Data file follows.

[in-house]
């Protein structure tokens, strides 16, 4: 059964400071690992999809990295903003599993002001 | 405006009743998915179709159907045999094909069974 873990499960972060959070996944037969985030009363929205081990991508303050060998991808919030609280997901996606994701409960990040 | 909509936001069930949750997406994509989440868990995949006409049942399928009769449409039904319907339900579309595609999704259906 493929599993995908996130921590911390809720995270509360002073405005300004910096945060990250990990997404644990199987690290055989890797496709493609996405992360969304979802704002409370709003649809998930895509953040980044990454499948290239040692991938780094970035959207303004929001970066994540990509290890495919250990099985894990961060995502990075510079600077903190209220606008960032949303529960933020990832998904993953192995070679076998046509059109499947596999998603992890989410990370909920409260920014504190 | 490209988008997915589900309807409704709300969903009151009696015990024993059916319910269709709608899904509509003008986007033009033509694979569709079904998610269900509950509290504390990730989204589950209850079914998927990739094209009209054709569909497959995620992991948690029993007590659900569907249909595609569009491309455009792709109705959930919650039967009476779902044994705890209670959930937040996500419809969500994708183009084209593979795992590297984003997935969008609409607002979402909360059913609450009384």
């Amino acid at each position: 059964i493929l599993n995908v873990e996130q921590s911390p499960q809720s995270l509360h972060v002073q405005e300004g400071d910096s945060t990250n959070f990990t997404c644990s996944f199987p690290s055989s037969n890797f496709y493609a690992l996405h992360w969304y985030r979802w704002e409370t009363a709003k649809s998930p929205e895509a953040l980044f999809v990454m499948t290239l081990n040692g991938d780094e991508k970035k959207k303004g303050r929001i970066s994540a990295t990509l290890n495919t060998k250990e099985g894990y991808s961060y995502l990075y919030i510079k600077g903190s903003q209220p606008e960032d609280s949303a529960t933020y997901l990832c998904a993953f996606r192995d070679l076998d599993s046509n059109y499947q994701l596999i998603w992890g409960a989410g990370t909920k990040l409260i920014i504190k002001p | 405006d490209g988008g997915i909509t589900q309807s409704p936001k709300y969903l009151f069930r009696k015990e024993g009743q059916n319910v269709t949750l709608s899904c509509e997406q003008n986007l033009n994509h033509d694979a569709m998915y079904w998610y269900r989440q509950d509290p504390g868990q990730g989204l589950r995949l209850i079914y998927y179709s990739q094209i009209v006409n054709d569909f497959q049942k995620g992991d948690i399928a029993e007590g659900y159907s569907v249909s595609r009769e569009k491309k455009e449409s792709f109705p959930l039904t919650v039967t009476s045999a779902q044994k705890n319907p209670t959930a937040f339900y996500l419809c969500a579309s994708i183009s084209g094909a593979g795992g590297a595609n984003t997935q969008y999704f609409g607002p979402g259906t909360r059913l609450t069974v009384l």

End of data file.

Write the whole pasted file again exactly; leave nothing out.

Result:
[in-house]
């Protein structure tokens, strides 16, 4: 059964400071690992999809990295903003599993002001 | 405006009743998915179709159907045999094909069974 873990499960972060959070996944037969985030009363929205081990991508303050060998991808919030609280997901996606994701409960990040 | 909509936001069930949750997406994509989440868990995949006409049942399928009769449409039904319907339900579309595609999704259906 493929599993995908996130921590911390809720995270509360002073405005300004910096945060990250990990997404644990199987690290055989890797496709493609996405992360969304979802704002409370709003649809998930895509953040980044990454499948290239040692991938780094970035959207303004929001970066994540990509290890495919250990099985894990961060995502990075510079600077903190209220606008960032949303529960933020990832998904993953192995070679076998046509059109499947596999998603992890989410990370909920409260920014504190 | 490209988008997915589900309807409704709300969903009151009696015990024993059916319910269709709608899904509509003008986007033009033509694979569709079904998610269900509950509290504390990730989204589950209850079914998927990739094209009209054709569909497959995620992991948690029993007590659900569907249909595609569009491309455009792709109705959930919650039967009476779902044994705890209670959930937040996500419809969500994708183009084209593979795992590297984003997935969008609409607002979402909360059913609450009384």
């Amino acid at each position: 059964i493929l599993n995908v873990e996130q921590s911390p499960q809720s995270l509360h972060v002073q405005e300004g400071d910096s945060t990250n959070f990990t997404c644990s996944f199987p690290s055989s037969n890797f496709y493609a690992l996405h992360w969304y985030r979802w704002e409370t009363a709003k649809s998930p929205e895509a953040l980044f999809v990454m499948t290239l081990n040692g991938d780094e991508k970035k959207k303004g303050r929001i970066s994540a990295t990509l290890n495919t060998k250990e099985g894990y991808s961060y995502l990075y919030i510079k600077g903190s903003q209220p606008e960032d609280s949303a529960t933020y997901l990832c998904a993953f996606r192995d070679l076998d599993s046509n059109y499947q994701l596999i998603w992890g409960a989410g990370t909920k990040l409260i920014i504190k002001p | 405006d490209g988008g997915i909509t589900q309807s409704p936001k709300y969903l009151f069930r009696k015990e024993g009743q059916n319910v269709t949750l709608s899904c509509e997406q003008n986007l033009n994509h033509d694979a569709m998915y079904w998610y269900r989440q509950d509290p504390g868990q990730g989204l589950r995949l209850i079914y998927y179709s990739q094209i009209v006409n054709d569909f497959q049942k995620g992991d948690i399928a029993e007590g659900y159907s569907v249909s595609r009769e569009k491309k455009e449409s792709f109705p959930l039904t919650v039967t009476s045999a779902q044994k705890n319907p209670t959930a937040f339900y996500l419809c969500a579309s994708i183009s084209g094909a593979g795992g590297a595609n984003t997935q969008y999704f609409g607002p979402g259906t909360r059913l609450t069974v009384l």